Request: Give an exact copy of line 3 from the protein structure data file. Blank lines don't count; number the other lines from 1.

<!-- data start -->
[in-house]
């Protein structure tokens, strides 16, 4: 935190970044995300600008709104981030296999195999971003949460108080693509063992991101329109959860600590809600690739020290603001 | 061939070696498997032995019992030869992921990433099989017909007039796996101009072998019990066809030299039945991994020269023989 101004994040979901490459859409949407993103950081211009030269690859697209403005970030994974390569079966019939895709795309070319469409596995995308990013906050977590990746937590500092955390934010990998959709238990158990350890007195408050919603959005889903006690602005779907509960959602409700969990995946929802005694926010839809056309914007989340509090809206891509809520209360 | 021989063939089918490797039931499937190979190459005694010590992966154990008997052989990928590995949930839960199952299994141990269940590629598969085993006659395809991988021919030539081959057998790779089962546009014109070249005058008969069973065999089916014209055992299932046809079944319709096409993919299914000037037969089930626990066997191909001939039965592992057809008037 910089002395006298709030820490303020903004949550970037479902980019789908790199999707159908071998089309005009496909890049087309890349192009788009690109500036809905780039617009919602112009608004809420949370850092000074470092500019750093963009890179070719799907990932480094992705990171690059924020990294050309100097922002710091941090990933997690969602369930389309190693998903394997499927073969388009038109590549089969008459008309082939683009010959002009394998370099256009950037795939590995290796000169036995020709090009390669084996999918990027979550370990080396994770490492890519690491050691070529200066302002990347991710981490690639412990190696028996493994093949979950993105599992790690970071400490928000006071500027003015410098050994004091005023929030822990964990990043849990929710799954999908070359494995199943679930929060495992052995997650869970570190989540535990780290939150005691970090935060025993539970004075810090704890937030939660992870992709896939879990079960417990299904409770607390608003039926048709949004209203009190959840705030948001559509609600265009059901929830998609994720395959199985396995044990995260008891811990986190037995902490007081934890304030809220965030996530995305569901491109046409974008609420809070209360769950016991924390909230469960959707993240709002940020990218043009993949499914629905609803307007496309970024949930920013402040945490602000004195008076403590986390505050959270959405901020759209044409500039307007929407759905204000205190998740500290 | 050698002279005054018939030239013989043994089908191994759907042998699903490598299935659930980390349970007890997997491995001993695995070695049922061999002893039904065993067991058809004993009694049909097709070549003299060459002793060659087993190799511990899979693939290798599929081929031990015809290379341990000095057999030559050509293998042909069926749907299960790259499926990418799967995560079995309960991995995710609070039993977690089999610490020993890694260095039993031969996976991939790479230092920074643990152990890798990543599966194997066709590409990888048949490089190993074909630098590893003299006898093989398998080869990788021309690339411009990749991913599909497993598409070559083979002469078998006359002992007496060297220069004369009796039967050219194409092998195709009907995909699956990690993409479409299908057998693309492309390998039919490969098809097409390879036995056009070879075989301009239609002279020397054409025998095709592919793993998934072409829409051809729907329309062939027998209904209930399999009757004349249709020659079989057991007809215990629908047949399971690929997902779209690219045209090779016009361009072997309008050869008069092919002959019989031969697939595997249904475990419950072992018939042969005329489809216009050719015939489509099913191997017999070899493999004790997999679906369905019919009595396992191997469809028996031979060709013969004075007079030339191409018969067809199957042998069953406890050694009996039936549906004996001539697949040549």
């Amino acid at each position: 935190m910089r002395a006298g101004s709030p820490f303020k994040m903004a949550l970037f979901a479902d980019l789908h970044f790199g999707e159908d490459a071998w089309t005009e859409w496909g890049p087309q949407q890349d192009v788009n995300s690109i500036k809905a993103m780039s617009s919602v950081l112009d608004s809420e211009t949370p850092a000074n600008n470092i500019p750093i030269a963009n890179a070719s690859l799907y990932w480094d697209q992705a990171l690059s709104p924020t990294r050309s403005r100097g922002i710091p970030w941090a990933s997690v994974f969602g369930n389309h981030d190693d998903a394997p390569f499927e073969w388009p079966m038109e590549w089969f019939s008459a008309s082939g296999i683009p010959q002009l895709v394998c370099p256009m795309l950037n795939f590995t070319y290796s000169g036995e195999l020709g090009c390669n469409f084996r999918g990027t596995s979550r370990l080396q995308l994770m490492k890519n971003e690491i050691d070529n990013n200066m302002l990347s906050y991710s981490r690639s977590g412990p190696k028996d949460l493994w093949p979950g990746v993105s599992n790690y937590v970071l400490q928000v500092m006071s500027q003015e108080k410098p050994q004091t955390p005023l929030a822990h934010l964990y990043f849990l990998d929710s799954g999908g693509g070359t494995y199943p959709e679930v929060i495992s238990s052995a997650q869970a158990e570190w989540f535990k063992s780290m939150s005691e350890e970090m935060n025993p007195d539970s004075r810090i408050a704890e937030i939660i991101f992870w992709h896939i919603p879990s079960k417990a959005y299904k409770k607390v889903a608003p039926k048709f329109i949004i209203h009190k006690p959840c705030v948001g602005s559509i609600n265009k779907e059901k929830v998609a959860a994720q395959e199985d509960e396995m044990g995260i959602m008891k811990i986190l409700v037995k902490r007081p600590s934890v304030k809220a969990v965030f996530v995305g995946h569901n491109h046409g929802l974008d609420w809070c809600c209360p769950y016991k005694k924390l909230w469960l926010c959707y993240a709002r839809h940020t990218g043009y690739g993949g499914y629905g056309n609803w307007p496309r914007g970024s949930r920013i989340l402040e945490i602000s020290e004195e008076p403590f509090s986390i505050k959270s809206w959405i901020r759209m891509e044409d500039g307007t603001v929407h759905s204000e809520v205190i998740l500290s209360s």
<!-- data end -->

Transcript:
């Amino acid at each position: 935190m910089r002395a006298g101004s709030p820490f303020k994040m903004a949550l970037f979901a479902d980019l789908h970044f790199g999707e159908d490459a071998w089309t005009e859409w496909g890049p087309q949407q890349d192009v788009n995300s690109i500036k809905a993103m780039s617009s919602v950081l112009d608004s809420e211009t949370p850092a000074n600008n470092i500019p750093i030269a963009n890179a070719s690859l799907y990932w480094d697209q992705a990171l690059s709104p924020t990294r050309s403005r100097g922002i710091p970030w941090a990933s997690v994974f969602g369930n389309h981030d190693d998903a394997p390569f499927e073969w388009p079966m038109e590549w089969f019939s008459a008309s082939g296999i683009p010959q002009l895709v394998c370099p256009m795309l950037n795939f590995t070319y290796s000169g036995e195999l020709g090009c390669n469409f084996r999918g990027t596995s979550r370990l080396q995308l994770m490492k890519n971003e690491i050691d070529n990013n200066m302002l990347s906050y991710s981490r690639s977590g412990p190696k028996d949460l493994w093949p979950g990746v993105s599992n790690y937590v970071l400490q928000v500092m006071s500027q003015e108080k410098p050994q004091t955390p005023l929030a822990h934010l964990y990043f849990l990998d929710s799954g999908g693509g070359t494995y199943p959709e679930v929060i495992s238990s052995a997650q869970a158990e570190w989540f535990k063992s780290m939150s005691e350890e970090m935060n025993p007195d539970s004075r810090i408050a704890e937030i939660i991101f992870w992709h896939i919603p879990s079960k417990a959005y299904k409770k607390v889903a608003p039926k048709f329109i949004i209203h009190k006690p959840c705030v948001g602005s559509i609600n265009k779907e059901k929830v998609a959860a994720q395959e199985d509960e396995m044990g995260i959602m008891k811990i986190l409700v037995k902490r007081p600590s934890v304030k809220a969990v965030f996530v995305g995946h569901n491109h046409g929802l974008d609420w809070c809600c209360p769950y016991k005694k924390l909230w469960l926010c959707y993240a709002r839809h940020t990218g043009y690739g993949g499914y629905g056309n609803w307007p496309r914007g970024s949930r920013i989340l402040e945490i602000s020290e004195e008076p403590f509090s986390i505050k959270s809206w959405i901020r759209m891509e044409d500039g307007t603001v929407h759905s204000e809520v205190i998740l500290s209360s």